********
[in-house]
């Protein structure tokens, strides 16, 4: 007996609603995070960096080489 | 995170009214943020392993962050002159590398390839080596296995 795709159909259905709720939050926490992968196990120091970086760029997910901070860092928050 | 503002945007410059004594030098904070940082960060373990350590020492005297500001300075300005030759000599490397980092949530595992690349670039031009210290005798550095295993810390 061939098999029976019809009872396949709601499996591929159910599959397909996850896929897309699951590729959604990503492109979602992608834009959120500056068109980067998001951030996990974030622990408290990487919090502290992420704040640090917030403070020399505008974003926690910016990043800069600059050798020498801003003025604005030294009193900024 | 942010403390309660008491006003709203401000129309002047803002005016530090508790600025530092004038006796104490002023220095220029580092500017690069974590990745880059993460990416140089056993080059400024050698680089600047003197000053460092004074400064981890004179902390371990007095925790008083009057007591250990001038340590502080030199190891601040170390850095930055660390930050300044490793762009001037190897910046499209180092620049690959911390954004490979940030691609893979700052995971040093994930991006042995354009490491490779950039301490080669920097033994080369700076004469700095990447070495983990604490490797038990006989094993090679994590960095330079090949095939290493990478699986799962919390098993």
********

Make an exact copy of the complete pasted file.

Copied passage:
[in-house]
């Protein structure tokens, strides 16, 4: 007996609603995070960096080489 | 995170009214943020392993962050002159590398390839080596296995 795709159909259905709720939050926490992968196990120091970086760029997910901070860092928050 | 503002945007410059004594030098904070940082960060373990350590020492005297500001300075300005030759000599490397980092949530595992690349670039031009210290005798550095295993810390 061939098999029976019809009872396949709601499996591929159910599959397909996850896929897309699951590729959604990503492109979602992608834009959120500056068109980067998001951030996990974030622990408290990487919090502290992420704040640090917030403070020399505008974003926690910016990043800069600059050798020498801003003025604005030294009193900024 | 942010403390309660008491006003709203401000129309002047803002005016530090508790600025530092004038006796104490002023220095220029580092500017690069974590990745880059993460990416140089056993080059400024050698680089600047003197000053460092004074400064981890004179902390371990007095925790008083009057007591250990001038340590502080030199190891601040170390850095930055660390930050300044490793762009001037190897910046499209180092620049690959911390954004490979940030691609893979700052995971040093994930991006042995354009490491490779950039301490080669920097033994080369700076004469700095990447070495983990604490490797038990006989094993090679994590960095330079090949095939290493990478699986799962919390098993």